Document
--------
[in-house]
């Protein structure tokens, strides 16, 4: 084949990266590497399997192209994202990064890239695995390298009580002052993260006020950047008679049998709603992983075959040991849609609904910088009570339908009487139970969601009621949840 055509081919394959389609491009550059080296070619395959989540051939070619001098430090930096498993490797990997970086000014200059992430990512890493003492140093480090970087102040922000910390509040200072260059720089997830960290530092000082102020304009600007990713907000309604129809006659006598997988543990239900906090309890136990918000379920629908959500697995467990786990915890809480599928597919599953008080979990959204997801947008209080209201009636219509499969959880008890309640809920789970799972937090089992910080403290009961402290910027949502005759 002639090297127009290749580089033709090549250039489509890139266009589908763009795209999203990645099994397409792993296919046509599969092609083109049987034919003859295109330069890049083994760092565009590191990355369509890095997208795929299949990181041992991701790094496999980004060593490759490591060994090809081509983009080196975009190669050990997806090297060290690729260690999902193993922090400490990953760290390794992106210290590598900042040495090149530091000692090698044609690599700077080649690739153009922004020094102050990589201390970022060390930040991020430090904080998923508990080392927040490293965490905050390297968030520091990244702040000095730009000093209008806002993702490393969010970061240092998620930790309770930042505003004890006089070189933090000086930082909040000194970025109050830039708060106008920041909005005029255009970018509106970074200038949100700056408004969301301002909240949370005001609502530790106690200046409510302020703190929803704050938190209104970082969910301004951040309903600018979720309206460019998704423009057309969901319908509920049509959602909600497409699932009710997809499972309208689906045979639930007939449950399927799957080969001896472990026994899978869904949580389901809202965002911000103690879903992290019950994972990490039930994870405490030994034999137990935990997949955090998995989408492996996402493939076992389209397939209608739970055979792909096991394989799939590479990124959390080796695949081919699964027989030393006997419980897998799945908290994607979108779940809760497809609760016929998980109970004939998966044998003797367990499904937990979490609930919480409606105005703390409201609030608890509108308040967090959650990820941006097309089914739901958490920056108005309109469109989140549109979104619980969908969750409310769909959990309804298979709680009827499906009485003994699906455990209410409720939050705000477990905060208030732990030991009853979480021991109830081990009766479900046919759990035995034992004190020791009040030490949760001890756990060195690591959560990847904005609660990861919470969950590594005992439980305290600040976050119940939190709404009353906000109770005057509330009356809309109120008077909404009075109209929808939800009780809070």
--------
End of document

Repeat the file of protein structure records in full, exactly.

[in-house]
């Protein structure tokens, strides 16, 4: 084949990266590497399997192209994202990064890239695995390298009580002052993260006020950047008679049998709603992983075959040991849609609904910088009570339908009487139970969601009621949840 055509081919394959389609491009550059080296070619395959989540051939070619001098430090930096498993490797990997970086000014200059992430990512890493003492140093480090970087102040922000910390509040200072260059720089997830960290530092000082102020304009600007990713907000309604129809006659006598997988543990239900906090309890136990918000379920629908959500697995467990786990915890809480599928597919599953008080979990959204997801947008209080209201009636219509499969959880008890309640809920789970799972937090089992910080403290009961402290910027949502005759 002639090297127009290749580089033709090549250039489509890139266009589908763009795209999203990645099994397409792993296919046509599969092609083109049987034919003859295109330069890049083994760092565009590191990355369509890095997208795929299949990181041992991701790094496999980004060593490759490591060994090809081509983009080196975009190669050990997806090297060290690729260690999902193993922090400490990953760290390794992106210290590598900042040495090149530091000692090698044609690599700077080649690739153009922004020094102050990589201390970022060390930040991020430090904080998923508990080392927040490293965490905050390297968030520091990244702040000095730009000093209008806002993702490393969010970061240092998620930790309770930042505003004890006089070189933090000086930082909040000194970025109050830039708060106008920041909005005029255009970018509106970074200038949100700056408004969301301002909240949370005001609502530790106690200046409510302020703190929803704050938190209104970082969910301004951040309903600018979720309206460019998704423009057309969901319908509920049509959602909600497409699932009710997809499972309208689906045979639930007939449950399927799957080969001896472990026994899978869904949580389901809202965002911000103690879903992290019950994972990490039930994870405490030994034999137990935990997949955090998995989408492996996402493939076992389209397939209608739970055979792909096991394989799939590479990124959390080796695949081919699964027989030393006997419980897998799945908290994607979108779940809760497809609760016929998980109970004939998966044998003797367990499904937990979490609930919480409606105005703390409201609030608890509108308040967090959650990820941006097309089914739901958490920056108005309109469109989140549109979104619980969908969750409310769909959990309804298979709680009827499906009485003994699906455990209410409720939050705000477990905060208030732990030991009853979480021991109830081990009766479900046919759990035995034992004190020791009040030490949760001890756990060195690591959560990847904005609660990861919470969950590594005992439980305290600040976050119940939190709404009353906000109770005057509330009356809309109120008077909404009075109209929808939800009780809070």